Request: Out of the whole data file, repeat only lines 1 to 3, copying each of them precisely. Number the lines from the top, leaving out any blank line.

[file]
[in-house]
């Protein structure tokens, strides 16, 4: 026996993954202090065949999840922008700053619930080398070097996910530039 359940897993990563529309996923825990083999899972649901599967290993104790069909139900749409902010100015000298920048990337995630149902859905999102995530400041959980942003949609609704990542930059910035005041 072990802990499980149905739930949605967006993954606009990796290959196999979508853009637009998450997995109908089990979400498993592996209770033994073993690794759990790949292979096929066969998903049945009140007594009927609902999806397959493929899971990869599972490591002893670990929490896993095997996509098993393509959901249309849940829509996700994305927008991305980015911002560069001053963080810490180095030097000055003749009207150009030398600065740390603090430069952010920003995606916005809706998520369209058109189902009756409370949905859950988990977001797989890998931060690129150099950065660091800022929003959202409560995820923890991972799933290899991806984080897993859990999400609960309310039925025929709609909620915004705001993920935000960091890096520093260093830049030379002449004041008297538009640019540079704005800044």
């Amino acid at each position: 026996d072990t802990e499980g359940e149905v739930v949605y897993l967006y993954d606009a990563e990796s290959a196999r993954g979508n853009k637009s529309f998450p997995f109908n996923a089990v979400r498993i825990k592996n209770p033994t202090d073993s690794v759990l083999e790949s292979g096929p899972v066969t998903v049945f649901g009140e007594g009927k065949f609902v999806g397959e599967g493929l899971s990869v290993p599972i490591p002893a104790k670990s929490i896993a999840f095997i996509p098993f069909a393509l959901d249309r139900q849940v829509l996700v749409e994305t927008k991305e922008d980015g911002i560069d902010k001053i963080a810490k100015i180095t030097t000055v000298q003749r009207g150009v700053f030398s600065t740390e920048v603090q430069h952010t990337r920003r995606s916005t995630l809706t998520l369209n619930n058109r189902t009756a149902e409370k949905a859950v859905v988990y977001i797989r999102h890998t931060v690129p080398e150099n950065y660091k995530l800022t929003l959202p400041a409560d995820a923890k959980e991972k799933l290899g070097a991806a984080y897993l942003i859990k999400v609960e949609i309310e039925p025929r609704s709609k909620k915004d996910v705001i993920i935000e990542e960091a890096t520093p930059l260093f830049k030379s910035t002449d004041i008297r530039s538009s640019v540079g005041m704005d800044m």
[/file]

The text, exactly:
[in-house]
């Protein structure tokens, strides 16, 4: 026996993954202090065949999840922008700053619930080398070097996910530039 359940897993990563529309996923825990083999899972649901599967290993104790069909139900749409902010100015000298920048990337995630149902859905999102995530400041959980942003949609609704990542930059910035005041 072990802990499980149905739930949605967006993954606009990796290959196999979508853009637009998450997995109908089990979400498993592996209770033994073993690794759990790949292979096929066969998903049945009140007594009927609902999806397959493929899971990869599972490591002893670990929490896993095997996509098993393509959901249309849940829509996700994305927008991305980015911002560069001053963080810490180095030097000055003749009207150009030398600065740390603090430069952010920003995606916005809706998520369209058109189902009756409370949905859950988990977001797989890998931060690129150099950065660091800022929003959202409560995820923890991972799933290899991806984080897993859990999400609960309310039925025929709609909620915004705001993920935000960091890096520093260093830049030379002449004041008297538009640019540079704005800044």
């Amino acid at each position: 026996d072990t802990e499980g359940e149905v739930v949605y897993l967006y993954d606009a990563e990796s290959a196999r993954g979508n853009k637009s529309f998450p997995f109908n996923a089990v979400r498993i825990k592996n209770p033994t202090d073993s690794v759990l083999e790949s292979g096929p899972v066969t998903v049945f649901g009140e007594g009927k065949f609902v999806g397959e599967g493929l899971s990869v290993p599972i490591p002893a104790k670990s929490i896993a999840f095997i996509p098993f069909a393509l959901d249309r139900q849940v829509l996700v749409e994305t927008k991305e922008d980015g911002i560069d902010k001053i963080a810490k100015i180095t030097t000055v000298q003749r009207g150009v700053f030398s600065t740390e920048v603090q430069h952010t990337r920003r995606s916005t995630l809706t998520l369209n619930n058109r189902t009756a149902e409370k949905a859950v859905v988990y977001i797989r999102h890998t931060v690129p080398e150099n950065y660091k995530l800022t929003l959202p400041a409560d995820a923890k959980e991972k799933l290899g070097a991806a984080y897993l942003i859990k999400v609960e949609i309310e039925p025929r609704s709609k909620k915004d996910v705001i993920i935000e990542e960091a890096t520093p930059l260093f830049k030379s910035t002449d004041i008297r530039s538009s640019v540079g005041m704005d800044m």